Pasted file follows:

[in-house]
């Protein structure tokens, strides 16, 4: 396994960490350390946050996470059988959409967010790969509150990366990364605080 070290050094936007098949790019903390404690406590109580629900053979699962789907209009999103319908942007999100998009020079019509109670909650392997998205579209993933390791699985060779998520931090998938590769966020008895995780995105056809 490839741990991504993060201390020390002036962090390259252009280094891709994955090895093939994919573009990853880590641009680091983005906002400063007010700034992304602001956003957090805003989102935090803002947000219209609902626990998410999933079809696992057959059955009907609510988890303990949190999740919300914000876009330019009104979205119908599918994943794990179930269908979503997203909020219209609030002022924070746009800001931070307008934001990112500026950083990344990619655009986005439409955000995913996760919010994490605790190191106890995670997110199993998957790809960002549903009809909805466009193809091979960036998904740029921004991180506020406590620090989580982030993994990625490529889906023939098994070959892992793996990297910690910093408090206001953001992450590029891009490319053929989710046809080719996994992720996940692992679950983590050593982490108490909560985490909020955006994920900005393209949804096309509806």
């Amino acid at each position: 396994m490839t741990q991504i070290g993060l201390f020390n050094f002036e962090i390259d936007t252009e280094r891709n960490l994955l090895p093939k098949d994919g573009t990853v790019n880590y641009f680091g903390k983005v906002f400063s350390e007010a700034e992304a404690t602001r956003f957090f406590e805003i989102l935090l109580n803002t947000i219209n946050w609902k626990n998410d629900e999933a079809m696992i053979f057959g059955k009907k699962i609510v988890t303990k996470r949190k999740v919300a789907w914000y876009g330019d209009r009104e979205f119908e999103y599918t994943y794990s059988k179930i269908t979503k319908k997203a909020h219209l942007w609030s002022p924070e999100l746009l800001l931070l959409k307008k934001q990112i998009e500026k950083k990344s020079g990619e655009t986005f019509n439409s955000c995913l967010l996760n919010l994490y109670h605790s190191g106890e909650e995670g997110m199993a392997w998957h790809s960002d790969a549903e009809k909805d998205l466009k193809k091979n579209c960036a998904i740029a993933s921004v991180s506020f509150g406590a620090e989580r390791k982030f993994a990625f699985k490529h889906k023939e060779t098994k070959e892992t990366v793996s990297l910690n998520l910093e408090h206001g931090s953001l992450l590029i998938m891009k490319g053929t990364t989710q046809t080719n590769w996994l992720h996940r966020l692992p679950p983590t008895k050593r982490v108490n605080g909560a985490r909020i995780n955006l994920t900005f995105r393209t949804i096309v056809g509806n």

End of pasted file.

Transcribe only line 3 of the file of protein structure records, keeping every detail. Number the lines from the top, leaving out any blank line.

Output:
């Amino acid at each position: 396994m490839t741990q991504i070290g993060l201390f020390n050094f002036e962090i390259d936007t252009e280094r891709n960490l994955l090895p093939k098949d994919g573009t990853v790019n880590y641009f680091g903390k983005v906002f400063s350390e007010a700034e992304a404690t602001r956003f957090f406590e805003i989102l935090l109580n803002t947000i219209n946050w609902k626990n998410d629900e999933a079809m696992i053979f057959g059955k009907k699962i609510v988890t303990k996470r949190k999740v919300a789907w914000y876009g330019d209009r009104e979205f119908e999103y599918t994943y794990s059988k179930i269908t979503k319908k997203a909020h219209l942007w609030s002022p924070e999100l746009l800001l931070l959409k307008k934001q990112i998009e500026k950083k990344s020079g990619e655009t986005f019509n439409s955000c995913l967010l996760n919010l994490y109670h605790s190191g106890e909650e995670g997110m199993a392997w998957h790809s960002d790969a549903e009809k909805d998205l466009k193809k091979n579209c960036a998904i740029a993933s921004v991180s506020f509150g406590a620090e989580r390791k982030f993994a990625f699985k490529h889906k023939e060779t098994k070959e892992t990366v793996s990297l910690n998520l910093e408090h206001g931090s953001l992450l590029i998938m891009k490319g053929t990364t989710q046809t080719n590769w996994l992720h996940r966020l692992p679950p983590t008895k050593r982490v108490n605080g909560a985490r909020i995780n955006l994920t900005f995105r393209t949804i096309v056809g509806n």